Better employee engagement
Better employee engagement

5. Better employee engagement
Author Patrick Hyland in his article “Mindfulness at Work: A New Approach to Improving Individual and Organizational Performance” , writes ‘mindfulness programs may enable organizations to foster employee engagement and commitment – especially in the case of high-stress and high-burnout jobs’. When leaders and employees can see the bigger picture of their actions, employee satisfaction has been observed to go up, while attrition comes down.

6. Better handling of stress
According to the US-based National Institute for Occupational Safety and Health, 26% of workers are ‘often or very often stressed at their work’. But, very often, people are not stressed because of things that are happening in the moment; they are usually overthinking the past or worrying about things to come. Being mindful lets you detach yourself from these stressors and work on the problem at hand.

Being mindful doesn’t just affect you, but also your teammates. And hence mindful leadership makes it more than just dealing with one particular situation, but rather creates a workforce that is more efficient, productive and happy.


Mindfulness practices followed by global CEOs and leaders

It is one thing to understand the theoretical aspect of mindfulness and its benefits, but how do you start practising it? While different things work for different people, here are some practices that work for these leaders.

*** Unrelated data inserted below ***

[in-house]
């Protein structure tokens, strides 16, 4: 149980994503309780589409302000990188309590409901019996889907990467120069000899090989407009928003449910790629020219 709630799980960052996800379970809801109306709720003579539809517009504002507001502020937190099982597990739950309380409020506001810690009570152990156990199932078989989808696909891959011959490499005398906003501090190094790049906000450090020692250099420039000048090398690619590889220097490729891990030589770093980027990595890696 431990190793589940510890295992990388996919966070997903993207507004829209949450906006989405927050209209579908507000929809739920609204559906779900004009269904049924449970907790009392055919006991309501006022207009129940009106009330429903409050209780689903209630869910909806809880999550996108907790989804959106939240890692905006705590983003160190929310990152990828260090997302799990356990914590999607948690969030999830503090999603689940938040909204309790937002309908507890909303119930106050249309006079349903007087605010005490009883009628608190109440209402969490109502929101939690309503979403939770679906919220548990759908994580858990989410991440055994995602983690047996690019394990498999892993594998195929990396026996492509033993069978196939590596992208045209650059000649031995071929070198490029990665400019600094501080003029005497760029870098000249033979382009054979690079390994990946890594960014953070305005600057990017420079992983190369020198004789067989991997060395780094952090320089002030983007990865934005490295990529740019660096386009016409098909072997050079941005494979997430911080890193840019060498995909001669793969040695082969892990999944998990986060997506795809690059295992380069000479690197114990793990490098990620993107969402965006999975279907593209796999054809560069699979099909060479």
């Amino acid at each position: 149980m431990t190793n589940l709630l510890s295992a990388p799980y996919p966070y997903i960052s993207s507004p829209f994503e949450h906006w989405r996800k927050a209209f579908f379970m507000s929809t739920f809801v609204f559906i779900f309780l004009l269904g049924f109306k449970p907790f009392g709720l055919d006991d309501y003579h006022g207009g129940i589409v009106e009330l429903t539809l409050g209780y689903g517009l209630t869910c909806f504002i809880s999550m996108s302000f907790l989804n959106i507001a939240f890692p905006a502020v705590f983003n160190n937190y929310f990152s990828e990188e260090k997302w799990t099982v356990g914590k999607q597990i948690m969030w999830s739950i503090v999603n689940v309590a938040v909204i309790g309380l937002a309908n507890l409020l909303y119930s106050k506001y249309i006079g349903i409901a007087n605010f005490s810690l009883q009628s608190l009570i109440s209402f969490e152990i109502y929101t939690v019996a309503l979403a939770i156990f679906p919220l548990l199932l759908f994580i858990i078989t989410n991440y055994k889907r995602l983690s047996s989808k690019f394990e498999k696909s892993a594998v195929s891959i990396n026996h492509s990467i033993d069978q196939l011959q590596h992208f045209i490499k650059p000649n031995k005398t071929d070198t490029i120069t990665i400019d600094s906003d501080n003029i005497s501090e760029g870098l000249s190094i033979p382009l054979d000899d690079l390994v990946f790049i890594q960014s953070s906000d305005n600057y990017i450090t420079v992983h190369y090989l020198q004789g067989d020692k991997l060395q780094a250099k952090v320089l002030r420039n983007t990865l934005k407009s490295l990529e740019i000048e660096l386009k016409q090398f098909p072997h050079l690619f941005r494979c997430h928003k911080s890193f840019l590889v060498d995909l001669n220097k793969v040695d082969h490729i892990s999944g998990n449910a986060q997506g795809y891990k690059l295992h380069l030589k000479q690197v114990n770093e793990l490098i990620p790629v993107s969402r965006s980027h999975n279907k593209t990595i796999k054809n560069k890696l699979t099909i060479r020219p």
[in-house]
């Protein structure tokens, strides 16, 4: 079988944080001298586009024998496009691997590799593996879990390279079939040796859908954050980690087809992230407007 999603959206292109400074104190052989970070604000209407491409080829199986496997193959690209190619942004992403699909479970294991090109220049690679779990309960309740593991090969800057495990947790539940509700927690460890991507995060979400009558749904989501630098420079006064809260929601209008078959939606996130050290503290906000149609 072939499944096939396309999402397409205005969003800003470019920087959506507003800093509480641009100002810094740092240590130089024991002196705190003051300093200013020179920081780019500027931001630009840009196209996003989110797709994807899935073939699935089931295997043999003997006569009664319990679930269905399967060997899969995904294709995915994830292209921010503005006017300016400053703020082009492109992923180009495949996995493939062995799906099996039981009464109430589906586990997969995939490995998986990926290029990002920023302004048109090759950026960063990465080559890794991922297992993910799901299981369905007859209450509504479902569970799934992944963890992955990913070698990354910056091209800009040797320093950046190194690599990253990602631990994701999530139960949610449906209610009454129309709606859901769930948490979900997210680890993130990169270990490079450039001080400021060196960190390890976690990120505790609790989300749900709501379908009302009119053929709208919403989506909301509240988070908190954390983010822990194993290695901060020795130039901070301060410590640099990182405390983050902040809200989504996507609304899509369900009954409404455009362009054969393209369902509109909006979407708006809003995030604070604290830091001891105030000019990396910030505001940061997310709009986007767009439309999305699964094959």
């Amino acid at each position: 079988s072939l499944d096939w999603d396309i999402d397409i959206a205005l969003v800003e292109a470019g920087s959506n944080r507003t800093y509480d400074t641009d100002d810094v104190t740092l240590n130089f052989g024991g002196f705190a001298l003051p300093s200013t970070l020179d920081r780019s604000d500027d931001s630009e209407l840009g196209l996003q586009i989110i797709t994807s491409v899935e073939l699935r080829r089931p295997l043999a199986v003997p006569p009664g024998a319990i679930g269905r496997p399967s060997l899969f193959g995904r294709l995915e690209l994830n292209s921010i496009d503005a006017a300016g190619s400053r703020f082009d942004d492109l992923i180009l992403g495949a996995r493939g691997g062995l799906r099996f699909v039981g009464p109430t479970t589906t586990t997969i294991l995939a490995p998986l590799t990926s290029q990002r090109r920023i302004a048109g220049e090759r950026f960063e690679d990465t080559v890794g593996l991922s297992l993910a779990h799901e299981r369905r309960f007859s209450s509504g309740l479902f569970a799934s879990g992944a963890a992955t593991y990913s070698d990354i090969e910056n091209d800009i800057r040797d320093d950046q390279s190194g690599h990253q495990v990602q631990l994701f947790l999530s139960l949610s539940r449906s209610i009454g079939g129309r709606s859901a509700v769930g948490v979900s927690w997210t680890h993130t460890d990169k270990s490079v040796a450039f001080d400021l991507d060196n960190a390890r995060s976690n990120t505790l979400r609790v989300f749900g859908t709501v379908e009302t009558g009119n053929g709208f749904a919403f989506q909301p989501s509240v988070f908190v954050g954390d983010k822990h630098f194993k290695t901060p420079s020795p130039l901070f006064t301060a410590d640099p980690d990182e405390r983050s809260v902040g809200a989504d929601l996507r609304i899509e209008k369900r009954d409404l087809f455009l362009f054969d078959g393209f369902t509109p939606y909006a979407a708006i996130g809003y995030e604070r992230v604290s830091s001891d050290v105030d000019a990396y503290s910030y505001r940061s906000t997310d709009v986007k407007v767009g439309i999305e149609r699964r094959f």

• Clear your head
    Give yourself time daily to try to detach yourself from the continuous grind through yoga, meditation or any other mindfulness practice. Bobby Figueroa, CEO of Gradient, believes “As a CEO, you’re under a constant barrage of urgencies, perceived and real. Being mindful is my superpower for making better decisions in those moments,”
  • Breath of life
    Breathing is perhaps the most accessible and effective mindfulness practice that you can start. Just remember the abbreviation S.T.O.P, which stands for Stop; Take a breath; Observe; and Proceed. Give yourself time and space at work to stop, detach from distractions and just breathe for a few minutes. Observe your breath and focus your attention only on ‘inhaling, exhaling, inhaling, exhaling..’. Sit up straight and observe just your breath and then continue with your tasks.
  • Time to recharge
    Nirav Shah, CEO of Sentinel Healthcare has a policy of ‘no screens on Saturday’. She says it allows her much needed time to recharge and spend time with her family, which allows her to come back on Mondays refreshed and with better insights. It is important to recharge yourself periodically when you operate in such a high functioning environment.
  • Work the body, ease the mind
    One of the easiest ways to detach from a task is to exercise or play a sport. Scott Smith, CEO of CloudApp, says “Exercise is generally one of the first areas that’s forgotten when you start to get into a really high-stakes, emergency, or high-effort zone. You need to be able to step back and remember to take care of your physical self,”.
  • Restrict distractions
    Another practice that helps a lot of leaders is to limit the distractions when focussing on a task. Disabling your pop-up notifications, replying to emails in a particular window or picking up a task only after finishing the former are all ways to start practicing this.

Besides these mindfulness practices for leaders, you can also find heaps more online. The real objective is to start building a habit of being mindful through whatever practice you choose. And while they may not turn you into a mindful leader overnight, with consistent effort, you should start experiencing the benefits really soon.